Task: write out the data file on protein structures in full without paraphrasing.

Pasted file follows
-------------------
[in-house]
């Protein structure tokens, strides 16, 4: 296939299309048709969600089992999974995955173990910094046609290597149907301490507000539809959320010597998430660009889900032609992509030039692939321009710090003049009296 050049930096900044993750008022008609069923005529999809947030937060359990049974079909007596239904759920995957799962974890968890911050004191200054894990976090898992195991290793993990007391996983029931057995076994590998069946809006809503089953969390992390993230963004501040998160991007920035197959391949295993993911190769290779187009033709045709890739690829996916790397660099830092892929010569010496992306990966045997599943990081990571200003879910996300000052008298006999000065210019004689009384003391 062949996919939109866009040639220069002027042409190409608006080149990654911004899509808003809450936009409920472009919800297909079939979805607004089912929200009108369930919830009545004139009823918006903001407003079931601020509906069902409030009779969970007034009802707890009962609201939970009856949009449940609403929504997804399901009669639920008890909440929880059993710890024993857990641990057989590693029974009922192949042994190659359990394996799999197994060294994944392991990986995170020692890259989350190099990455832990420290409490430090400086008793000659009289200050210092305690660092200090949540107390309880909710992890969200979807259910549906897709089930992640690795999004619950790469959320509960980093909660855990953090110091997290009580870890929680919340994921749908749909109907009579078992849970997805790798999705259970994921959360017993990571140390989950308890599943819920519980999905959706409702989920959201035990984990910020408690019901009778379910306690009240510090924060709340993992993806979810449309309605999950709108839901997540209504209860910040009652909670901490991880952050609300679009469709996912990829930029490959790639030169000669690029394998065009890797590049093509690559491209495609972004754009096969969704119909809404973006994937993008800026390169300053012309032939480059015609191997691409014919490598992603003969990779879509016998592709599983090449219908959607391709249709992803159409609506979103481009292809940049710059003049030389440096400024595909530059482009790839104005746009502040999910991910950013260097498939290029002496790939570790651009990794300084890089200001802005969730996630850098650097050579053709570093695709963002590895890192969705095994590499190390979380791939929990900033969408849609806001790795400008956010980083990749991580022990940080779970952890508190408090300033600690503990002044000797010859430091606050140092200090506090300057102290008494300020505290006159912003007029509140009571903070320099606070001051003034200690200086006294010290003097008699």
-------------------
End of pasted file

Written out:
[in-house]
């Protein structure tokens, strides 16, 4: 296939299309048709969600089992999974995955173990910094046609290597149907301490507000539809959320010597998430660009889900032609992509030039692939321009710090003049009296 050049930096900044993750008022008609069923005529999809947030937060359990049974079909007596239904759920995957799962974890968890911050004191200054894990976090898992195991290793993990007391996983029931057995076994590998069946809006809503089953969390992390993230963004501040998160991007920035197959391949295993993911190769290779187009033709045709890739690829996916790397660099830092892929010569010496992306990966045997599943990081990571200003879910996300000052008298006999000065210019004689009384003391 062949996919939109866009040639220069002027042409190409608006080149990654911004899509808003809450936009409920472009919800297909079939979805607004089912929200009108369930919830009545004139009823918006903001407003079931601020509906069902409030009779969970007034009802707890009962609201939970009856949009449940609403929504997804399901009669639920008890909440929880059993710890024993857990641990057989590693029974009922192949042994190659359990394996799999197994060294994944392991990986995170020692890259989350190099990455832990420290409490430090400086008793000659009289200050210092305690660092200090949540107390309880909710992890969200979807259910549906897709089930992640690795999004619950790469959320509960980093909660855990953090110091997290009580870890929680919340994921749908749909109907009579078992849970997805790798999705259970994921959360017993990571140390989950308890599943819920519980999905959706409702989920959201035990984990910020408690019901009778379910306690009240510090924060709340993992993806979810449309309605999950709108839901997540209504209860910040009652909670901490991880952050609300679009469709996912990829930029490959790639030169000669690029394998065009890797590049093509690559491209495609972004754009096969969704119909809404973006994937993008800026390169300053012309032939480059015609191997691409014919490598992603003969990779879509016998592709599983090449219908959607391709249709992803159409609506979103481009292809940049710059003049030389440096400024595909530059482009790839104005746009502040999910991910950013260097498939290029002496790939570790651009990794300084890089200001802005969730996630850098650097050579053709570093695709963002590895890192969705095994590499190390979380791939929990900033969408849609806001790795400008956010980083990749991580022990940080779970952890508190408090300033600690503990002044000797010859430091606050140092200090506090300057102290008494300020505290006159912003007029509140009571903070320099606070001051003034200690200086006294010290003097008699």